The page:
Eleanor Oliphant has learned how to survive – but not how to live
Eleanor Oliphant leads a simple life. She wears the same clothes to work every day, eats the same meal deal for lunch every day and buys the same two bottles of vodka to drink every weekend.Eleanor Oliphant is happy. Nothing is missing from her carefully timetabled life. Except, sometimes, everything.
One simple act of kindness is about to shatter the walls Eleanor has built around herself. Now she must learn how to navigate the world that everyone else seems to take for granted – while searching for the courage to face the dark corners she’s avoided all her life.
Change can be good. Change can be bad. But surely any change is better than… fine?
When I first saw this book's cover, read its blurb and thought about the strange name in the title, I felt immediately curious and compelled to read it. Even though it's a debut novel, something told me that this would be a great book.
As the title implies, this book's story revolves around a woman who's as unique as her surname - Eleanor Oliphant. She's almost thirty and works as a finance clerk. It's immediately clear that Eleanor is some kind of pariah, a social outcast. Living in social housing, her only companion is Polly, her beloved houseplant! At work she stays by herself and her colleagues do not talk to her. They gossip about her and her appearance behind her back and they all regard her as a freak. But Eleanor feels completely fine!
"The things I've seen cannot be unseen. The things I've done cannot be undone."
As the book progresses, we learn more about Eleanor and why she looks like (and behaves like) a total weirdo. We know that as a child Eleanor has survived some horrific tragedy that has left her scarred both physically and emotionally. But what had happened? And why is her 'Mummy' in jail? Why is Eleanor still so intimidated by her mum?
One day, following an accident, a guy working in the same company becomes friendly with her. He's kind and understanding, but Eleanor feels he's just invading her space, getting on her nerves. She doesn't even like him one bit. Eleanor has learned not to rely on or trust anyone. But thanks to this guy, she begins to slowly do 'normal' things that 'normal' persons do. She starts meeting new people and taking more care of herself. But what happens when Eleanor is suddenly struck by a major setback? Can she ever get back on the right track to become a 'normal' woman?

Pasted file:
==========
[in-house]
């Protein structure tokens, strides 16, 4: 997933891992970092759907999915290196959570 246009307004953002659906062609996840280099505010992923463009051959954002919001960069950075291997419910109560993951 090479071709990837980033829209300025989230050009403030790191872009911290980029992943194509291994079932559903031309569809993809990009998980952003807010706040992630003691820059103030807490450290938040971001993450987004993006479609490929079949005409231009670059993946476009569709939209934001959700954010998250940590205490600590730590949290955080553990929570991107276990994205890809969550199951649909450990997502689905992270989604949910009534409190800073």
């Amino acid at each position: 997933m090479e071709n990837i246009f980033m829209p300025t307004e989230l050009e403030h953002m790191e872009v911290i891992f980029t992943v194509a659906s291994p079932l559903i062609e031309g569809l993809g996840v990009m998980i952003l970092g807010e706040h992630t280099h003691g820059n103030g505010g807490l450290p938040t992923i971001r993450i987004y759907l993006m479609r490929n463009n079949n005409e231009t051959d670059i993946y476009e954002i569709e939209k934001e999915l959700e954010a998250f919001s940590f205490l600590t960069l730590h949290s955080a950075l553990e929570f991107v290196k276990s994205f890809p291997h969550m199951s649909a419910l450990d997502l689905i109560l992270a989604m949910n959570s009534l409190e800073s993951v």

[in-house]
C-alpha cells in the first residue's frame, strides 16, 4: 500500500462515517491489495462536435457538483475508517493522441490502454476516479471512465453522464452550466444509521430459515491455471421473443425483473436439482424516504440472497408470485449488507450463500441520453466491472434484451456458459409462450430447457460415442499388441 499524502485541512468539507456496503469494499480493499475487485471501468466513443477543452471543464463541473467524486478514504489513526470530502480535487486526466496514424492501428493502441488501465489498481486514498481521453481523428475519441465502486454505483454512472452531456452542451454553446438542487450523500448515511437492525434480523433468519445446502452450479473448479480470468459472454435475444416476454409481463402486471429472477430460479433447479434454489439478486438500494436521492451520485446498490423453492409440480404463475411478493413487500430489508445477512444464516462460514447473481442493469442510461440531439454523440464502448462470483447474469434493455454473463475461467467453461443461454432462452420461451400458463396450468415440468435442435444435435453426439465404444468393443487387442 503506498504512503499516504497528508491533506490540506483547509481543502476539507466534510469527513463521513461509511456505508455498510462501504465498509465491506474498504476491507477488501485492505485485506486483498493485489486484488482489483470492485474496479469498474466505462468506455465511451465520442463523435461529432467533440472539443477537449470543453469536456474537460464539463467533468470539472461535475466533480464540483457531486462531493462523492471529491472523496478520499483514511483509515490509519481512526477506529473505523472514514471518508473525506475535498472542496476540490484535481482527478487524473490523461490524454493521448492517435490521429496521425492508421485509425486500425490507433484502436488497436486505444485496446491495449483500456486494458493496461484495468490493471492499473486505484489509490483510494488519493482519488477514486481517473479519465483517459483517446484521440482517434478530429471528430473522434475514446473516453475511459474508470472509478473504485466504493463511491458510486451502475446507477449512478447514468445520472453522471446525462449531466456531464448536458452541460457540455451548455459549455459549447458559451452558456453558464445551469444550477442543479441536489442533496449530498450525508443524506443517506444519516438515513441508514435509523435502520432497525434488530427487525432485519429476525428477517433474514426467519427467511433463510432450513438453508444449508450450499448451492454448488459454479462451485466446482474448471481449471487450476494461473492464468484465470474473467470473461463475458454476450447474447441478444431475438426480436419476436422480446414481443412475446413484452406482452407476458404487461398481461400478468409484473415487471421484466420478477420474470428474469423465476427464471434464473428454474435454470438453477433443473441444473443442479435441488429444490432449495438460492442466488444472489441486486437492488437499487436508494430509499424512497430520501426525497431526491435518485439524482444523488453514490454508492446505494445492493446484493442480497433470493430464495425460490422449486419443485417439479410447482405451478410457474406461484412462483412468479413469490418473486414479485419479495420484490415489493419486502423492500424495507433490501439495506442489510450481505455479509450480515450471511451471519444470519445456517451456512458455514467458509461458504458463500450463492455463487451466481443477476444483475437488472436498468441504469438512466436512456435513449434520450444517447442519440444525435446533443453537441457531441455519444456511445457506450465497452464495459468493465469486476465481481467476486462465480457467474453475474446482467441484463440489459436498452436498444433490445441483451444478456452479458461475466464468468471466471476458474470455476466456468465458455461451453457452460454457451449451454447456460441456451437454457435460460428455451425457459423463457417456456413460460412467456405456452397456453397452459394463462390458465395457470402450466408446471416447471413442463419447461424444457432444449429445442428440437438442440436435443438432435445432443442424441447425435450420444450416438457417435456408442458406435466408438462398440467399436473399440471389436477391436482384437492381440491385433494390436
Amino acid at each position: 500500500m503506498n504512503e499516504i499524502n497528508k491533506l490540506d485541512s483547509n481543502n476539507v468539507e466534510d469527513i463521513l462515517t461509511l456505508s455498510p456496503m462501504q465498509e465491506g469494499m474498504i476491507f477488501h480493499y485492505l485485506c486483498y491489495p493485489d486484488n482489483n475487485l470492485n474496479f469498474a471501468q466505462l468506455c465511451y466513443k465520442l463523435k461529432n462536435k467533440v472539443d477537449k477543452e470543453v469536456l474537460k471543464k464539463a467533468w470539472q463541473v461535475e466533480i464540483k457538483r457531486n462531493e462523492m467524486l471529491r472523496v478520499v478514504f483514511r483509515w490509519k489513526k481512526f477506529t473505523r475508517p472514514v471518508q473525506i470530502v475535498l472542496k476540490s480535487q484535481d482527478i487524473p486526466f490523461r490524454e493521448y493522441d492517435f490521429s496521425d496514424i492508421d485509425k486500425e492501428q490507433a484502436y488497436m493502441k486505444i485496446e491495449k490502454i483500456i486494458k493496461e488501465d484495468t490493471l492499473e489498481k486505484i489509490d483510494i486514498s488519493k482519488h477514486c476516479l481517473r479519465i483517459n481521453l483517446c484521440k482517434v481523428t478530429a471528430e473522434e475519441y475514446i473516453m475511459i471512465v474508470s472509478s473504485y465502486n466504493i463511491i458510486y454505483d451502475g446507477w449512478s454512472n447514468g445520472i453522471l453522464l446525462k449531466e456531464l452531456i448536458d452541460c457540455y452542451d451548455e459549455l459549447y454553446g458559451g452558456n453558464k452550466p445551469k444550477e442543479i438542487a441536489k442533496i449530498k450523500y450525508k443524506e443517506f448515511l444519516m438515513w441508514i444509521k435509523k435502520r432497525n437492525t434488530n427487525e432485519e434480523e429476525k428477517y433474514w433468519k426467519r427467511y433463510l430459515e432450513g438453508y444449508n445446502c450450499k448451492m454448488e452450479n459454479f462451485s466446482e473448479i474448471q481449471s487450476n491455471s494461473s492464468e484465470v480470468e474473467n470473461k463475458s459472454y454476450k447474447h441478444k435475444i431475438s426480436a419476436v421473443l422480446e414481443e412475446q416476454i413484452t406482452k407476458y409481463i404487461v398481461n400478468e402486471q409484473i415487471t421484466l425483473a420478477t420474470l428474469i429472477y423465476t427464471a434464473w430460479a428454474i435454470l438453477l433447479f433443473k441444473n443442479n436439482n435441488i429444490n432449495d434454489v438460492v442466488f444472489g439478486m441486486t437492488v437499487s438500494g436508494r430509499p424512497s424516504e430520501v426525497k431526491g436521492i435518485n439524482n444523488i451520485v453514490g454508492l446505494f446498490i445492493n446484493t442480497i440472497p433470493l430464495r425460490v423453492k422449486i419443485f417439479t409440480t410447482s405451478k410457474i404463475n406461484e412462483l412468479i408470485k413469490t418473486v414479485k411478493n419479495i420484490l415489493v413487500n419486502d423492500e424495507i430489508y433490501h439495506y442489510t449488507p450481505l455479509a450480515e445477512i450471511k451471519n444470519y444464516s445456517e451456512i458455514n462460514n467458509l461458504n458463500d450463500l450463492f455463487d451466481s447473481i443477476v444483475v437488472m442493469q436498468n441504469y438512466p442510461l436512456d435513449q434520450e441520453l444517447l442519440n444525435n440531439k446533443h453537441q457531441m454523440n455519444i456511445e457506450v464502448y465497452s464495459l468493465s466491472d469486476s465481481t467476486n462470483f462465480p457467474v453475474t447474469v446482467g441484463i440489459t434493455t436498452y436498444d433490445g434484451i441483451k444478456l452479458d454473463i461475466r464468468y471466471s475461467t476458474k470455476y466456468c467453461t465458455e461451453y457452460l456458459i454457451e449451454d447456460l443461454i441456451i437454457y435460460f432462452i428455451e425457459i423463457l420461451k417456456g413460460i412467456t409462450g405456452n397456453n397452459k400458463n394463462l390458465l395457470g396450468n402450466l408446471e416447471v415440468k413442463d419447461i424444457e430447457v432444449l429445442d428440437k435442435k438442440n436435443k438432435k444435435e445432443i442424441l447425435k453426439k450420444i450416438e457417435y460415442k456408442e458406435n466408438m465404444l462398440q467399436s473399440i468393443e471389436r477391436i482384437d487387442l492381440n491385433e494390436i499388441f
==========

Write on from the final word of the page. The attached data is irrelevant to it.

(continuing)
I compared Eleanor to a delicate statue that has been glued back together after having been shattered into a thousand pieces. The statue, looks a bit odd, but is quite firm now. However all the cracks are still there, waiting for just that little pressure that's enough to send all the pieces apart fragmenting the statue once again in an instant. My heart went out to Eleanor, I felt so sorry for her. She's strange, eccentric, yes, but I couldn't help loving her. At times she made me laugh out loud, at others I felt my heart breaking for her. I really wanted her to be happy, to feel safe. It's evident that she has suffered enormously in her life, having been handed from one foster family to another, having no one close to her. She's a shell of a person, lonely, with no one to love or at least understand her. But is it true what she says? Is she really fine? Or is it just her way of mentally coping with her situation? Will she ever be free of the invisible chains that have kept her captive since the days of her tragic childhood?
The author's writing is beautiful and flawless and she does a great job in bringing to life in vivid colour such great, unique and complicated characters as Eleanor and Raymond. Even though she's full of strange quirks, I found myself drawn to Eleanor. She fascinated me and I ended up thinking about her and her story, when I wasn't actually reading the book, wondering what would happen next.
This is a thought-provoking, funny, sad book that has loneliness, childhood traumas and tragedy at its centre. I really enjoyed it and I highly recommend it.
With huge thanks to HarperCollins UK, HarperFiction for approving my request to read and review this book through Netgalley.